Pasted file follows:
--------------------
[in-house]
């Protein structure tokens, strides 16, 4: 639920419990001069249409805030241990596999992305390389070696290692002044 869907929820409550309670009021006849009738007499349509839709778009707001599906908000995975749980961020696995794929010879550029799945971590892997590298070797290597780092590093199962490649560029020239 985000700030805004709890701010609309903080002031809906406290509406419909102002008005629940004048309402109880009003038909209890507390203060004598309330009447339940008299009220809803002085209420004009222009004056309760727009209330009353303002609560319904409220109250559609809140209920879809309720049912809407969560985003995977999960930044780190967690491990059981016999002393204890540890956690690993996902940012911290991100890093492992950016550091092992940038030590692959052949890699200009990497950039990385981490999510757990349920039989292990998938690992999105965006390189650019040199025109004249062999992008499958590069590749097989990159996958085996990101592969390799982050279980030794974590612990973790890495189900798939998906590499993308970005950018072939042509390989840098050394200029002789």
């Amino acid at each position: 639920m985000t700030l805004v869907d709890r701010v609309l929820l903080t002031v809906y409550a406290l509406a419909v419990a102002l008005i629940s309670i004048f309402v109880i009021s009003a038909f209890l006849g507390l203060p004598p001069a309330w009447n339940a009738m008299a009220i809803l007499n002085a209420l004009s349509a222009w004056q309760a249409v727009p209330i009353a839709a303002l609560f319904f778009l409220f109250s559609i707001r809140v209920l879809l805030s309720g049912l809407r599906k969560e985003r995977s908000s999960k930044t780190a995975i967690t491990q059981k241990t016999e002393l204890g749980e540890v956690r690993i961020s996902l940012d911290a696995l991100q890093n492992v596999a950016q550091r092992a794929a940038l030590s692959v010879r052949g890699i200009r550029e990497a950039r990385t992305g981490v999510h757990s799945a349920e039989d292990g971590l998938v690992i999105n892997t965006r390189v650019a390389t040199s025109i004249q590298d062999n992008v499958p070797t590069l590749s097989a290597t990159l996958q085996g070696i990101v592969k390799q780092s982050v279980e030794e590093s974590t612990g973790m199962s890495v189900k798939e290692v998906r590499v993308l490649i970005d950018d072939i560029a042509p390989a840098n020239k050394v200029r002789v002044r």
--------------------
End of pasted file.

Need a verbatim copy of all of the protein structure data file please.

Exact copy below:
[in-house]
């Protein structure tokens, strides 16, 4: 639920419990001069249409805030241990596999992305390389070696290692002044 869907929820409550309670009021006849009738007499349509839709778009707001599906908000995975749980961020696995794929010879550029799945971590892997590298070797290597780092590093199962490649560029020239 985000700030805004709890701010609309903080002031809906406290509406419909102002008005629940004048309402109880009003038909209890507390203060004598309330009447339940008299009220809803002085209420004009222009004056309760727009209330009353303002609560319904409220109250559609809140209920879809309720049912809407969560985003995977999960930044780190967690491990059981016999002393204890540890956690690993996902940012911290991100890093492992950016550091092992940038030590692959052949890699200009990497950039990385981490999510757990349920039989292990998938690992999105965006390189650019040199025109004249062999992008499958590069590749097989990159996958085996990101592969390799982050279980030794974590612990973790890495189900798939998906590499993308970005950018072939042509390989840098050394200029002789």
């Amino acid at each position: 639920m985000t700030l805004v869907d709890r701010v609309l929820l903080t002031v809906y409550a406290l509406a419909v419990a102002l008005i629940s309670i004048f309402v109880i009021s009003a038909f209890l006849g507390l203060p004598p001069a309330w009447n339940a009738m008299a009220i809803l007499n002085a209420l004009s349509a222009w004056q309760a249409v727009p209330i009353a839709a303002l609560f319904f778009l409220f109250s559609i707001r809140v209920l879809l805030s309720g049912l809407r599906k969560e985003r995977s908000s999960k930044t780190a995975i967690t491990q059981k241990t016999e002393l204890g749980e540890v956690r690993i961020s996902l940012d911290a696995l991100q890093n492992v596999a950016q550091r092992a794929a940038l030590s692959v010879r052949g890699i200009r550029e990497a950039r990385t992305g981490v999510h757990s799945a349920e039989d292990g971590l998938v690992i999105n892997t965006r390189v650019a390389t040199s025109i004249q590298d062999n992008v499958p070797t590069l590749s097989a290597t990159l996958q085996g070696i990101v592969k390799q780092s982050v279980e030794e590093s974590t612990g973790m199962s890495v189900k798939e290692v998906r590499v993308l490649i970005d950018d072939i560029a042509p390989a840098n020239k050394v200029r002789v002044r």